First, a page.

What Localization Can Learn From Dolphins in Asia

Quite a lot actually! In this case, it’s not  Flipper you need to chatter with, but read the great user experience-driven article featuring Dolphin Browser VP of Business Development, Edith Yeung. Edith tells us that it’s “culturalization”, and not just “localization” (as we know it), that is the secret sauce to succeeding in new markets.

Bottlenose_Dolphin_KSC04pd0178

Bottlenose Dolphin (image from WikiPedia Commons)

Actually, such cultural awareness, the nuances or contextual insights from local users,  brought to life in the product or service as user experience (UX), are key to success in every market. Now, there is nothing new in nuancing the concept of localization further towards what might be termed cultural customization, of course. However, it’s so encouraging to see  such an appreciation emanating from the VP level rather than from academics or UX professionals.

The article is well worth a read for some telling examples and use cases into the importance of local knowledge, relevant content, the reflection of local context in design and usage features, and how adopting a “one size fits all” approach to world markets is a recipe for failure. Again, we have a powerful challenge to the notion we need to learn everything from the U.S. Here are some lessons from Asia that can be “localized” for other markets too. Great emerging market stories!

What is particularly interesting is the Dolphin partner strategy, the development outreach, and engagement with smaller and open source players around the world. Time will tell if this approach will be enough to build and maintain a business edge. That said, the realization that “if you don’t talk to the locals you will never know” is a solid foundation to offering products and services that people really want to use. Did you know this?

The average Singaporean perhaps, would never know of the existence of a forum called Kaskus in Indonesia, which is popular and highly influential among young locals because it is sometimes politically incorrect, especially in lashing out against traditional rival Malaysia.

In Vietnam, Yeung also found out via a user event that the Vietnamese were especially enthusiastic about Dolphin providing 100 percent access to Facebook – unlike in the US where “people like all these gadgety stuff (of) gestures and voice” – as apparently the Facebook app works intermittently, likely due to selective censorship by the government.

Such user experience insights, based on the ethnography of human experience as we might call it in the UX world, are based on a process that others, in other countries and regions, should learn from. Sure, you need management commitment and some resources, but it isn’t hard to execute. What remains after that is to enable the wants and needs of those local users in a modern and compelling productized way that also makes business and technology sense, and of course to let your market know what is available.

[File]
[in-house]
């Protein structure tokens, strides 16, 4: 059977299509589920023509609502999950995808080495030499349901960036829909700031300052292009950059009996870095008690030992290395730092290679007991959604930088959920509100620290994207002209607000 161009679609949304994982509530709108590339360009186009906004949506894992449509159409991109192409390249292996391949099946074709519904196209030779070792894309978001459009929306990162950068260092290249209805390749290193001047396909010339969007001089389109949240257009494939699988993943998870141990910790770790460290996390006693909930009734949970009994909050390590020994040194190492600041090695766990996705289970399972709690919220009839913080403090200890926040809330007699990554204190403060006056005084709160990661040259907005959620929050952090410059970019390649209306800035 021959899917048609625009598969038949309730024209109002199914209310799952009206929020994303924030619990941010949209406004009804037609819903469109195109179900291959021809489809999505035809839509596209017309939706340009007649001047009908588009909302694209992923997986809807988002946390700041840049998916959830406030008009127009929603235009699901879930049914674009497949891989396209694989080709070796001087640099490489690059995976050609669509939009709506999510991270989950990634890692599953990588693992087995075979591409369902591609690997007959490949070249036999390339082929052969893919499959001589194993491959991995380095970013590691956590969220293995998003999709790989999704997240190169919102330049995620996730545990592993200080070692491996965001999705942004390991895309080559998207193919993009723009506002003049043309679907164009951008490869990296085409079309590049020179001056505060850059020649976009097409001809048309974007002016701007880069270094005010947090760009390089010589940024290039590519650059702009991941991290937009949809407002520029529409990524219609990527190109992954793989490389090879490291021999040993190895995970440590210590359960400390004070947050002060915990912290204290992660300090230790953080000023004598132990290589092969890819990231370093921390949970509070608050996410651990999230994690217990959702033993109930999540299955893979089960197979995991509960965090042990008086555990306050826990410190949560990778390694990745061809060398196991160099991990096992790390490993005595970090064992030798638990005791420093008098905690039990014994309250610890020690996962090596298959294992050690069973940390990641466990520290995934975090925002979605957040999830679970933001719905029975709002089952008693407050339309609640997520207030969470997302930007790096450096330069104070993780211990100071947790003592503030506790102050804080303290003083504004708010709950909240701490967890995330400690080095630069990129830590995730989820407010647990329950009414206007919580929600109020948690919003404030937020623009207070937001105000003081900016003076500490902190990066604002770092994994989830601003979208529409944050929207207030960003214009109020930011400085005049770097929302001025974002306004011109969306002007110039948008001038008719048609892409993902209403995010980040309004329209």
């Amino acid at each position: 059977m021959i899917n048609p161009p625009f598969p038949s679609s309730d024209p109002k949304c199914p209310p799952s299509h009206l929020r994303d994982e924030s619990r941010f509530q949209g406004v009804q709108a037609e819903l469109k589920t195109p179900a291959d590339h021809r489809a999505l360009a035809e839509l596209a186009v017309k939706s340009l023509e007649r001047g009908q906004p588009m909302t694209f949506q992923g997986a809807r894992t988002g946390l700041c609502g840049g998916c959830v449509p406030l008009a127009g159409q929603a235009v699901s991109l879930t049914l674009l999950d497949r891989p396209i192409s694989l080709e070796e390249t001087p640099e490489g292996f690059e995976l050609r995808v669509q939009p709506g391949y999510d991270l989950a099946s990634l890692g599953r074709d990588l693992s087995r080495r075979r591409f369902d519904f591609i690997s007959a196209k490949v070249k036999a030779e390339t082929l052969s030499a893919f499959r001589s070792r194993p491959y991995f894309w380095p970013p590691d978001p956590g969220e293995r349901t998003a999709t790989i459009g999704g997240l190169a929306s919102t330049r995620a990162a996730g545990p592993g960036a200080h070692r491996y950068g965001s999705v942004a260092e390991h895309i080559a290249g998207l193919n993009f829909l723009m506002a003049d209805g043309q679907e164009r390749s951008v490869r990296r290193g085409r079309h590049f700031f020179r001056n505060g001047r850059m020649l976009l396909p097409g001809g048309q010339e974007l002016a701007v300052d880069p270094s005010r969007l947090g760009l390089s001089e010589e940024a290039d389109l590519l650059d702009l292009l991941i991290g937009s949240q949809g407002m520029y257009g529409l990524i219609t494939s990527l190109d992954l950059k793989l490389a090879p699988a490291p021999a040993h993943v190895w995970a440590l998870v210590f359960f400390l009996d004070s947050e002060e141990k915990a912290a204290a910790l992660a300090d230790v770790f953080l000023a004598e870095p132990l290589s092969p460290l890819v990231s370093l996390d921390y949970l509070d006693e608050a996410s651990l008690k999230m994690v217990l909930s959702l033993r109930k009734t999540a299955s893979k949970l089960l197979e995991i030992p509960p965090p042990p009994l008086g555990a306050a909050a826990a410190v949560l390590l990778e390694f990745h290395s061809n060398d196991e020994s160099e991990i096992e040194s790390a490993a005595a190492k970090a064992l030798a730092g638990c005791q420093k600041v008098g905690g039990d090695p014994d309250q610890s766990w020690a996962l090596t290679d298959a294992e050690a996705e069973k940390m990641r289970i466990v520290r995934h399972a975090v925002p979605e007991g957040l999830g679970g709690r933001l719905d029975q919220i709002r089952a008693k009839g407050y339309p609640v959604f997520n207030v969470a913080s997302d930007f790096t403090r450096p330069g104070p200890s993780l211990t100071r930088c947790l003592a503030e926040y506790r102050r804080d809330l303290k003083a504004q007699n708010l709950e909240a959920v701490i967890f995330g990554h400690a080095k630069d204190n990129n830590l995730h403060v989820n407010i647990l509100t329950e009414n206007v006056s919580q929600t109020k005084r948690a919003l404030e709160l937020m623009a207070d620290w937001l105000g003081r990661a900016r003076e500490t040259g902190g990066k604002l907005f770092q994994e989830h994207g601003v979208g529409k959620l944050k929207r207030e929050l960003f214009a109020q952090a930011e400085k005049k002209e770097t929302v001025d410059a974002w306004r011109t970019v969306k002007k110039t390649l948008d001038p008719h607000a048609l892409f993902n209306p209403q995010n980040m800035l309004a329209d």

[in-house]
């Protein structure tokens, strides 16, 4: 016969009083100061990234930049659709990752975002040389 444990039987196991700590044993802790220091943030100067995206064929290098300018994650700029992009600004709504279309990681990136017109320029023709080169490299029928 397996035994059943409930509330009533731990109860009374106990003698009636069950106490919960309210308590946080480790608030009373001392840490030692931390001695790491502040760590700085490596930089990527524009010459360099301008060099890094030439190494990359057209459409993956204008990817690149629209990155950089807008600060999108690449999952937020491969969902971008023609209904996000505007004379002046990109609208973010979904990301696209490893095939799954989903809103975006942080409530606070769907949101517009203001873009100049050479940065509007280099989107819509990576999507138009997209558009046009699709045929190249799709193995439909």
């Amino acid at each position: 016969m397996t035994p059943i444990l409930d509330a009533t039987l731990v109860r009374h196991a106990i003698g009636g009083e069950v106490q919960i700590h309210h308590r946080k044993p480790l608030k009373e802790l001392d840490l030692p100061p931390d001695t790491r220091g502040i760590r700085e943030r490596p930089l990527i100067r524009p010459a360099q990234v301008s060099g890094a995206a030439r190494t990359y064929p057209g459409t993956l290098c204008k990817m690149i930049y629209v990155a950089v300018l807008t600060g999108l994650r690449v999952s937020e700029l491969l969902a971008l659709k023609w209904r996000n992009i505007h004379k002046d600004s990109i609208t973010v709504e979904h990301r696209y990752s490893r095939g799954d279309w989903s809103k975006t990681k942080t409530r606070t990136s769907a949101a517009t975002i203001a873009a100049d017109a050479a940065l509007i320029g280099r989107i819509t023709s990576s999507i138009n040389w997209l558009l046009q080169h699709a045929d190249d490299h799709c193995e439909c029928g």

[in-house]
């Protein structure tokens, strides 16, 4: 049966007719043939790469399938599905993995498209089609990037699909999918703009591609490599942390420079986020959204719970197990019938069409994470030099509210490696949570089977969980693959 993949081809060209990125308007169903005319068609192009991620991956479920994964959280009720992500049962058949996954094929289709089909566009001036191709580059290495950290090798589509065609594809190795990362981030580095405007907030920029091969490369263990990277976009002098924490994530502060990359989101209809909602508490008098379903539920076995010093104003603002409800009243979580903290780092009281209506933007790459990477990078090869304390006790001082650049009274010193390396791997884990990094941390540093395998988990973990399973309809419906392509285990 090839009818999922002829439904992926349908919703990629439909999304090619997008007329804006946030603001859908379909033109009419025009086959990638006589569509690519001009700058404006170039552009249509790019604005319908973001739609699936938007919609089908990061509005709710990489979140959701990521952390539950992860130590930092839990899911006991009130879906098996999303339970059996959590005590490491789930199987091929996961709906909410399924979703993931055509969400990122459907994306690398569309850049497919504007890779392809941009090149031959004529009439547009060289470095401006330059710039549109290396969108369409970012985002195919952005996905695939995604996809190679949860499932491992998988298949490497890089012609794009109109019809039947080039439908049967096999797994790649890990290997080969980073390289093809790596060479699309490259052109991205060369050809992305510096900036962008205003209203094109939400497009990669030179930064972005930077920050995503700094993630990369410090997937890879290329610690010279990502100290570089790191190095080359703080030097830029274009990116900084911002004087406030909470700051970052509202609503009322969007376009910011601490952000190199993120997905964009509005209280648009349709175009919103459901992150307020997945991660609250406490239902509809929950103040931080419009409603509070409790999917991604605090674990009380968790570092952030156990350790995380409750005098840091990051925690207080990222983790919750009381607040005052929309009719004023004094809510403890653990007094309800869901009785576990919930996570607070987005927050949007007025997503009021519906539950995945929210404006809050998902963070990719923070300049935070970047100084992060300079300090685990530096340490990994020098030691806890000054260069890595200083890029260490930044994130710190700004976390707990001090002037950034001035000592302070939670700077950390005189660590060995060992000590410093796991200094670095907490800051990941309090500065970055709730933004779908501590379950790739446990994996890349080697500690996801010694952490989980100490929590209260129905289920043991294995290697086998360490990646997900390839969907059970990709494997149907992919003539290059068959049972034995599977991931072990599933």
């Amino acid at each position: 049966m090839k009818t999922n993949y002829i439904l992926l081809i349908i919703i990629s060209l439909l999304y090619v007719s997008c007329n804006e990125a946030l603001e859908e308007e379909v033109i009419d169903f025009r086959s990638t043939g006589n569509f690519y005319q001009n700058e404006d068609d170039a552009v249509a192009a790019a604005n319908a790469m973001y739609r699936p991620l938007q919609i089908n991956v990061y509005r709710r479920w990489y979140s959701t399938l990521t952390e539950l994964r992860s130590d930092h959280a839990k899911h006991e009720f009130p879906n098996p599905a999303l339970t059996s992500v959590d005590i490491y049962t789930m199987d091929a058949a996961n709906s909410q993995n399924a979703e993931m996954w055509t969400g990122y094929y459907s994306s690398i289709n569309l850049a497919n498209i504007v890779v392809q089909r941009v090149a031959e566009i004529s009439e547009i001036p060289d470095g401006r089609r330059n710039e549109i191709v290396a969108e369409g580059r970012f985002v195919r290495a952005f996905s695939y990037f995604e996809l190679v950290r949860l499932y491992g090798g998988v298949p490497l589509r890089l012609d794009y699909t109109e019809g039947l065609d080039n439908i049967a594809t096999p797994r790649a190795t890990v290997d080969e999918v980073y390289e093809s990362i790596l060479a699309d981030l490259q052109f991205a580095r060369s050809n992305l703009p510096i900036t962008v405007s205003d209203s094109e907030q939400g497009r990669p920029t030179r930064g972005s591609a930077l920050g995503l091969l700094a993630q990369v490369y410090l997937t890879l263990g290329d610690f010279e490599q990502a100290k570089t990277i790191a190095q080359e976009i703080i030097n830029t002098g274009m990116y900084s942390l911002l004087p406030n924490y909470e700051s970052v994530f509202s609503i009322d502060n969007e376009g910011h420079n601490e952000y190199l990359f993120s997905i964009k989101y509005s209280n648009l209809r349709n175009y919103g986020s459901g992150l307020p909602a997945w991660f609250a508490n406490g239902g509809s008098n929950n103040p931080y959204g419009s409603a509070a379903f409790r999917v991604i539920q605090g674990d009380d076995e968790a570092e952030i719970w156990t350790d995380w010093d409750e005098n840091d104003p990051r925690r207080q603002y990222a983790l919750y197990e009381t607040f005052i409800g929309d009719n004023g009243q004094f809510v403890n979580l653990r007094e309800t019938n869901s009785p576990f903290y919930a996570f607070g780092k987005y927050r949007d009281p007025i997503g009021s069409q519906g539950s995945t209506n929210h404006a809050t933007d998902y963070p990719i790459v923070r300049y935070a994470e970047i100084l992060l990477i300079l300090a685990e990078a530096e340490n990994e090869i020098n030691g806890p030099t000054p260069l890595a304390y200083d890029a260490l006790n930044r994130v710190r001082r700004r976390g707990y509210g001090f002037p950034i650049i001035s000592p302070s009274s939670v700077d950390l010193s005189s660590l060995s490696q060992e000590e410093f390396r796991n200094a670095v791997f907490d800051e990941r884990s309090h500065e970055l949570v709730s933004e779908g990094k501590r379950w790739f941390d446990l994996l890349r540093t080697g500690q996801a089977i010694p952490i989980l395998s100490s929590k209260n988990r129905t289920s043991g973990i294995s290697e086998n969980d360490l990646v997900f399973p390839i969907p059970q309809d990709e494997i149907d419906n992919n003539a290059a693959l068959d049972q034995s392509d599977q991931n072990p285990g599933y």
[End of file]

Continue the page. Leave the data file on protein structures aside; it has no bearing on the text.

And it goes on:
The translation as user experience  message rings out loud and clear again. What a shame the localization industry seems as terrified of UX as ever.

This entry was posted in Personalization and Design, Uncategorized and tagged , , , , on by .
ultan

About ultan

Ultan Ó Broin (@localization), Global Applications User Experience Director with Oracle, works from Silicon Valley on evangelizing the importance of usability to Oracle's development community and leading usability research into how enterprise apps users work globally. He has over two decades of experience of Zelig-like communication of insight into technology globalization issues through articles, books, conferences, and social media. He is currently pursuing a PhD in Computer Science in his spare time. Opinions expressed are his own and not the responsibility of Oracle or anybody else.

3 thoughts on “What Localization Can Learn From Dolphins in Asia

  1. Ayfer Bektas

    Many thanks for your blog and the link.
    While it is true to take into consideration the local habits (“local knowledge”) in order to provide the corresponding product we may want to distinguish between the various products and their purposes. Depending on those, the level of localization and customization will vary.
    For browsers and mobile apps, I fully agree. It makes sense to perform a UX survey and assessment in the local markets. However, there are many other products where such a level of customization isn’t necessary, e.g., for products used in science or in the operating room (medical device) – and even not possible due to regulations.
    The less a product is regulated by laws, regulations, and directives the more a customization is possible and the more it might be necessary. So, it all depends.

    Best,
    A.

      1. Gráinne Uí Mhaol

        It should also be pointed out that the MORE the context is regulated then the less a one size fits all approach works: finance, HR, personal taxation, medical even (see the dialisys example). Facebook, by locale, requires customisation. And in the mobile space tailoring the UX is critical. Ultan’s preso covers it. Localization industry take note of context!

Comments are closed.